An unorthodox visual novel that despite a few hiccups in the storytelling department delivers a memorable and heartfelt story.
Release: 2012 (Novectacle)
Writers: Hanada Keika
Mell – 3/5
Yukimasa – 3/5
Jacopo – 3/5
Michel – 4/5
Morgana – 4/5
Japanese difficulty: Medium
Ratings: VNDB (8.20); EGS (8.79)
While Fata Morgana might appear like a completely new type of beast for regular visual novel readers, it doesn’t really traverse any paths not previously explored in horror and fantasy novels, particularly those from late Victorian era. In fact, it very much feels like an attempt to tell such an old fashioned story through modern approach to storytelling which feels more novel for its presentation rather than content or themes it explores.
That being said, while not necessarily earth-shattering, Fata Morgana sports one hell of a story that spans centuries, dabbling in mature concepts like marital problems, incest, gender confusion, clinical psychopathy, and all sorts of other darker aspects of human culture, from illegal imprisonment and enforced sacrifice to superstition fueled massacres. It is, in a way, as human as fiction gets, casting away all illusions and embracing us for the imperfect beasts we are.
It truly reminds me more of a novel with illustrations rather than a game with lots of text. In that sense, Fata Morgana might be the closest to the literal meaning of “visual novel” than anything else written so far.
Unfortunately, while there’s barely anything to complain about the actual content of the story, I felt like the way it was told undermined both its dramatic effect and interest it could have otherwise generated.
For starters, the whole thing is told through flashbacks and you are almost always spoiled as to what’s going to happen beforehand, especially towards the end. On top of that, during the last chapters you sometimes get multiple long flashbacks of the same story from different perspectives, which while shedding more light on the whole situation and solidifying the story even further, also successfully turn the pacing into a slog.
I guess it is something one should expect from amateur writers, but it truly feels like at one point Hanada Keika got so deep into her (?) own story she forgot that merely narrating it, with no plot devices to play with the reader’s expectations and emotions, doesn’t make for a particularly riveting read and in fact makes it pretty hard to get into, no matter how well thought out and theoretically dramatic the whole thing is supposed to be in the end. I felt like some emotional scenes didn’t come across as well as they could have due to the almost mechanic presentation (though it might also be due to the fact that most characters are not really that interesting beyond their extraordinary circumstances).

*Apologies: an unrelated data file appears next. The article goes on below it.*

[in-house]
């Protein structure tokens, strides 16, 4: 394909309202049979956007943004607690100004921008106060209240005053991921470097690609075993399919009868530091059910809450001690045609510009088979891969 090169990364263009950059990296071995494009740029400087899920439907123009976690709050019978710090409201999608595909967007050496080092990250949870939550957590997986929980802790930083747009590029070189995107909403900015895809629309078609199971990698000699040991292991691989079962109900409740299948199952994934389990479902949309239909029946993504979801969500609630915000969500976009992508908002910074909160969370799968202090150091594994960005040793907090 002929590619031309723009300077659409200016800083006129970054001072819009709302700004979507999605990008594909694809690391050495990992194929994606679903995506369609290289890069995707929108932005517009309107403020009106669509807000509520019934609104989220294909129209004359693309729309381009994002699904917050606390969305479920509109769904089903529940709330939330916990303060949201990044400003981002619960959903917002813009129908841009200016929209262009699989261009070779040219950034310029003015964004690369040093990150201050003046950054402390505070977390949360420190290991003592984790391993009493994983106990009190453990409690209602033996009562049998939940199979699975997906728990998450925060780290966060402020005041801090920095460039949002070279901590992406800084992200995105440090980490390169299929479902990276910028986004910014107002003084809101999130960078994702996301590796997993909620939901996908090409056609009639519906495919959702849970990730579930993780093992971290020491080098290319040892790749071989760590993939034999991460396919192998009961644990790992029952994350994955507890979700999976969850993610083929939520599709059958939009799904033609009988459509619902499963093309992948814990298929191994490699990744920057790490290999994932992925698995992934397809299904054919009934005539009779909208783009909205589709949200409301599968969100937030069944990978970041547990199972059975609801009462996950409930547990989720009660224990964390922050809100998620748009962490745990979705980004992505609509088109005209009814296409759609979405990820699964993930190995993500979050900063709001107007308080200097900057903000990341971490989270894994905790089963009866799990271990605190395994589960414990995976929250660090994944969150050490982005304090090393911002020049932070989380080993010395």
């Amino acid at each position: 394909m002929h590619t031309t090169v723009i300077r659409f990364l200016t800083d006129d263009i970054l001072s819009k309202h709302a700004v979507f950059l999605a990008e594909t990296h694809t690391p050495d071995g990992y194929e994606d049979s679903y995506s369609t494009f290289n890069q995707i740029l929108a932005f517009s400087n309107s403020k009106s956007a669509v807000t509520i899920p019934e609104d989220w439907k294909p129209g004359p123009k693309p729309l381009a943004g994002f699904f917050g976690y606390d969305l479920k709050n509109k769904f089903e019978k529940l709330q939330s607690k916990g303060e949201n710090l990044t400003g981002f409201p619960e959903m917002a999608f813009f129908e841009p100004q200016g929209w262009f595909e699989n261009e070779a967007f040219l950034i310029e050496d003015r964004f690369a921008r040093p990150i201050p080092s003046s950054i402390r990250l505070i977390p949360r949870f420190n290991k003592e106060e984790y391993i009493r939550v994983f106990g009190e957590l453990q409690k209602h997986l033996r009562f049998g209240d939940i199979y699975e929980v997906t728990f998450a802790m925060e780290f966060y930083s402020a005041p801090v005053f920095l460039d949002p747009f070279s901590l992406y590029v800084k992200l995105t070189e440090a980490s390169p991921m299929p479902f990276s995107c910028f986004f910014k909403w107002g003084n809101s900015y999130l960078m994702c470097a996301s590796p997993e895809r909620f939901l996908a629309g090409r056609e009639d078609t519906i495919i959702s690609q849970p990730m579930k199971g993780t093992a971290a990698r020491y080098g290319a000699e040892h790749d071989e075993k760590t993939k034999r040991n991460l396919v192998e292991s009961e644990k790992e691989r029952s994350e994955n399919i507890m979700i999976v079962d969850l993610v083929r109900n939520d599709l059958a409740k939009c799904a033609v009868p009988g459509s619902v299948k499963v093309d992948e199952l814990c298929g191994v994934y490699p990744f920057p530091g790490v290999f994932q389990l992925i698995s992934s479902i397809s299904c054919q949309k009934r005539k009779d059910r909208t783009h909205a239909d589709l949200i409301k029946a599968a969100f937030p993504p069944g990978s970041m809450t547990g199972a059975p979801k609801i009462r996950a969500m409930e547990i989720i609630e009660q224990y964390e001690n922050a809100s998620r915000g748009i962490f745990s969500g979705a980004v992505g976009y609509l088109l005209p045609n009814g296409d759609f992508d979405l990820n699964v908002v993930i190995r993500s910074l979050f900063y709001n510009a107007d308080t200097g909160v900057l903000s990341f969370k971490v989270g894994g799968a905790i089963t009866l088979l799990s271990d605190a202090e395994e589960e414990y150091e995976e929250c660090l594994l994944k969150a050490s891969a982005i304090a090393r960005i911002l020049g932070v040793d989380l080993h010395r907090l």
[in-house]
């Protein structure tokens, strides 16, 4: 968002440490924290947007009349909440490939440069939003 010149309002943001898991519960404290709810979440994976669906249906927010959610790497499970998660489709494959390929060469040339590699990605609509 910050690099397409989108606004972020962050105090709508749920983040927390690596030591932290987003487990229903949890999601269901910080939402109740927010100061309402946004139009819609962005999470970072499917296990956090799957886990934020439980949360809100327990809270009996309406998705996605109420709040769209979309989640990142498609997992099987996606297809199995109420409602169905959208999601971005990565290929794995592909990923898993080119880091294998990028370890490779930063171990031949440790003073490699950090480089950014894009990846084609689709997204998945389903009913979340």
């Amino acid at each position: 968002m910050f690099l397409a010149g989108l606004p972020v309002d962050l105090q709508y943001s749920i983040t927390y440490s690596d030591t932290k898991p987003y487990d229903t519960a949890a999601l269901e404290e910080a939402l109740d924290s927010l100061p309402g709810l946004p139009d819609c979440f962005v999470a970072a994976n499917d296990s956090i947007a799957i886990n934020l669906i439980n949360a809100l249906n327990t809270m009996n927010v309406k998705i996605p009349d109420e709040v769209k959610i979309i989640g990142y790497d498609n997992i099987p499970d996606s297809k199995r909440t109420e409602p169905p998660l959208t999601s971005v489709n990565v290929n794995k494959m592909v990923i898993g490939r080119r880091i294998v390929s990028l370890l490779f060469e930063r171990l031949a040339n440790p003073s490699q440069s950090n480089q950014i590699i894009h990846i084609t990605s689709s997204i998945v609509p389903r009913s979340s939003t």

It’s really too bad that Morgana, by far the most interesting character in the whole thing, only makes a proper appearance during the epilogue — where she pretty much steals the whole show the moment she opens her mouth — while the most boring run-of-the-mill girl is the designated main heroine of the work.
Well, it seems like I spent over half of the review complaining again, but the kinda less than exciting storytelling and pacing issues aside, Fata Morgana delivers one of the more mature and memorable stories around that is like nothing you’re used to seeing in visual novels. It might not pay due attention to superficial entertainment or emotional manipulation, but it sure has plenty of soul.
That being said, I get the feeling it’s a work, in a way, both ahead and behind of its time, being aimed at people who are more into books than anime or games. The few people with whom it’ll click will love the whole thing to death, but most will probably just end up very confused. In a way, you could say Fata Morgana is the exact opposite of everything that constitutes Yuzusoft.
|The most beautiful sprites I’ve ever seen in a visual novel||Low quality, barren backgrounds|
|Interesting historical setting||Dialogue tends to contain modern slang despite the historical setting|
|Fascinating and mysterious gothic atmosphere||Characters are mostly interesting for their circumstances rather than their personalities (except for Morgana)|
|Realistic characters||The main heroine turns out to be the least interesting character of the entire cast|
|Strong and memorable story||The seldom attempts at humor more than usually fall flat (except for Morgana)|
|Full of strong, dramatic, and shocking twists (at least during the first half)||The structure of the story robs the plot of excitement and shock value by making it needlessly predictable near the end|
|A thoroughly cathartic and satisfying ending||The pacing starts lagging during the last chapters (too many extensive flashbacks)|
|Doesn’t shy away from mature themes and dabbling in the grotesque|
|A very different and novel experience as far as visual novels are concerned|
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